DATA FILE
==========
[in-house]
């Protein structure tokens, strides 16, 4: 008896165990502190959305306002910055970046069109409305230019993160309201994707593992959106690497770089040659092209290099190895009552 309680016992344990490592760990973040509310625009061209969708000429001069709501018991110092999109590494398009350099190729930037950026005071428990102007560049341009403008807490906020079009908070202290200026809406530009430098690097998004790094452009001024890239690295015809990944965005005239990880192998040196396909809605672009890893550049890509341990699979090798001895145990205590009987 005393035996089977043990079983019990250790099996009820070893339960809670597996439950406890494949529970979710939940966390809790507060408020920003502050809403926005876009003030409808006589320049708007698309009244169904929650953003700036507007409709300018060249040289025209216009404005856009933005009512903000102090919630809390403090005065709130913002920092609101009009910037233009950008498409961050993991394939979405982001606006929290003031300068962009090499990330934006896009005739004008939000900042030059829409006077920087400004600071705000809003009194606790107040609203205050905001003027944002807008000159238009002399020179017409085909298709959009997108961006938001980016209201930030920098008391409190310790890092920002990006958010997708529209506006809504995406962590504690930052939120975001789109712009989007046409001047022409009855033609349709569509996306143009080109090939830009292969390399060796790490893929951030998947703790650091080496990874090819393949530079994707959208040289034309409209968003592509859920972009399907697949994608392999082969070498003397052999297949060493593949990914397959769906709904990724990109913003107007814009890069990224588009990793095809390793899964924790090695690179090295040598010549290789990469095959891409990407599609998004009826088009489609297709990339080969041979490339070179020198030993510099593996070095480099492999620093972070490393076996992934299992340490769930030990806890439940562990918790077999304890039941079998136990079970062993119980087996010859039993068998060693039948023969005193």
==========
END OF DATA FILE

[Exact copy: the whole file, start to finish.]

[in-house]
């Protein structure tokens, strides 16, 4: 008896165990502190959305306002910055970046069109409305230019993160309201994707593992959106690497770089040659092209290099190895009552 309680016992344990490592760990973040509310625009061209969708000429001069709501018991110092999109590494398009350099190729930037950026005071428990102007560049341009403008807490906020079009908070202290200026809406530009430098690097998004790094452009001024890239690295015809990944965005005239990880192998040196396909809605672009890893550049890509341990699979090798001895145990205590009987 005393035996089977043990079983019990250790099996009820070893339960809670597996439950406890494949529970979710939940966390809790507060408020920003502050809403926005876009003030409808006589320049708007698309009244169904929650953003700036507007409709300018060249040289025209216009404005856009933005009512903000102090919630809390403090005065709130913002920092609101009009910037233009950008498409961050993991394939979405982001606006929290003031300068962009090499990330934006896009005739004008939000900042030059829409006077920087400004600071705000809003009194606790107040609203205050905001003027944002807008000159238009002399020179017409085909298709959009997108961006938001980016209201930030920098008391409190310790890092920002990006958010997708529209506006809504995406962590504690930052939120975001789109712009989007046409001047022409009855033609349709569509996306143009080109090939830009292969390399060796790490893929951030998947703790650091080496990874090819393949530079994707959208040289034309409209968003592509859920972009399907697949994608392999082969070498003397052999297949060493593949990914397959769906709904990724990109913003107007814009890069990224588009990793095809390793899964924790090695690179090295040598010549290789990469095959891409990407599609998004009826088009489609297709990339080969041979490339070179020198030993510099593996070095480099492999620093972070490393076996992934299992340490769930030990806890439940562990918790077999304890039941079998136990079970062993119980087996010859039993068998060693039948023969005193």